Overeating pattern increases stroke risk, Australian scientist findings

Posted by AFN Staff Writers on 13th December 2011

A prominent Western Australian scientist has found that, despite numerous studies previously highlighting the potential benefits of consuming specific nutrients and foods to prevent stroke, dietary patterns and overeating are more likely to predict stroke risk.

Professor Graeme Hankey from the Royal Perth Hospital made the claims in an article published today in The Lancet Neurology, one of the world’s leading medical journals.

Professor Hankey believes that these previous studies have been based on unreliable evidence, and dietary patterns and excess energy intake (overeating) are more likely to predict stroke risk.

Although the benefits of tackling the two main nutritional threats to the risk of stroke (over-consumption of calories and salt) are well known, legislation and policies to address the salt and obesity epidemics are not widespread enough, according to Professor Hankey.

Which nutrient?

He said that although malnutrition and over-consumption of calories are known to increase the risk of stroke, relatively little is known about which individual nutrients and foods affect the risk of developing stroke.

“One of the reasons is the lack of reliable evidence from randomised trials,” Professor Hankey said. “The few that have been conducted suggest that dietary supplements including antioxidant vitamins, B vitamins, and calcium do not lower the risk of stroke and could actually increase the chance of a heart attack and dying.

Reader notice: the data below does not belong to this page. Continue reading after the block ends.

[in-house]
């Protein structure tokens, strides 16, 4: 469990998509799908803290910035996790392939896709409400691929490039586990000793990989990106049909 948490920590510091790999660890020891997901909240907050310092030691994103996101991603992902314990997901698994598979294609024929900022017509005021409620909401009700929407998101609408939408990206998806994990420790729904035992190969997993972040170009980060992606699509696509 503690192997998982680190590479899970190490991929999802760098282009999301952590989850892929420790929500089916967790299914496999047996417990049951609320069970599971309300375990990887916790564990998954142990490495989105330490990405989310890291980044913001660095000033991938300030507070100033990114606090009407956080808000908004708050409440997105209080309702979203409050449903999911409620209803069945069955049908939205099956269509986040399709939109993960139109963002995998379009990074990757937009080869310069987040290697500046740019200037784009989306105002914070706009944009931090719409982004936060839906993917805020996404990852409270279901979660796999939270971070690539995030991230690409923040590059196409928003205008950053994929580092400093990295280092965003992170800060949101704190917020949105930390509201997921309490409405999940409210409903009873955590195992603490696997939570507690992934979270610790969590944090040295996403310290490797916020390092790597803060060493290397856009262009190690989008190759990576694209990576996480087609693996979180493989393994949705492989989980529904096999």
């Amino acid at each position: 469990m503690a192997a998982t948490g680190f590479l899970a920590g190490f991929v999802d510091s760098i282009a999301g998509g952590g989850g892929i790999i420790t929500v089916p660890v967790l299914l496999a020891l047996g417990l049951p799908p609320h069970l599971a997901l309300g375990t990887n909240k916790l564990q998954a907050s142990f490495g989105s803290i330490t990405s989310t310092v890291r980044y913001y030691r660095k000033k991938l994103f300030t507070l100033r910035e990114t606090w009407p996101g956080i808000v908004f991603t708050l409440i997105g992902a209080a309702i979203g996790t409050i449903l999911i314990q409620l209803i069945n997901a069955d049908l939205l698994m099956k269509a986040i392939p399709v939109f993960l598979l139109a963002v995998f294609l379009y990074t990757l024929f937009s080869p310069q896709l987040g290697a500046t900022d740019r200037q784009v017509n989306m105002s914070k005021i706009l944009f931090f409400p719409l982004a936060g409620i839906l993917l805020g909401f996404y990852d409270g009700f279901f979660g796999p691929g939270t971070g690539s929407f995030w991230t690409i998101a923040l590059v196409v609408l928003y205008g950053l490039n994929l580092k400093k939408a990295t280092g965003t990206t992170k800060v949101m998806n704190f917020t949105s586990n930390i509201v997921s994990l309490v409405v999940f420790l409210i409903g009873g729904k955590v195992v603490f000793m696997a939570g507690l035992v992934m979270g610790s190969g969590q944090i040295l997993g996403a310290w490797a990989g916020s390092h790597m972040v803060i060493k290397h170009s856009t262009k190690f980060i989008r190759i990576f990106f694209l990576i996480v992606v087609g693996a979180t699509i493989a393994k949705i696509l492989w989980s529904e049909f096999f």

“Another reason is that most studies have assessed stroke as a single outcome and as a result have potentially missed important effects of nutrients, foods, beverages, and dietary patterns on different types of stroke,” he added.

Target food labels

Professor Hankey said that, unlike the tobacco and cardiovascular disease epidemic, the obesity and salt epidemics have not been reversed by public health interventions and policies aimed at individuals to change personal choice and behaviour.

Reformulation with salt reduction targets

He said that more needs to be done to set and enforce targets for nutritional contents in processed foods and standards for food labelling.

“There is growing evidence that enforcing salt targets for foods could be highly cost effective. For instance, in the USA, modest population-wide reductions in salt of just 3 g per day could reduce the annual number of new cases of stroke by 32,000 to 66,000,” Professor Hankey said.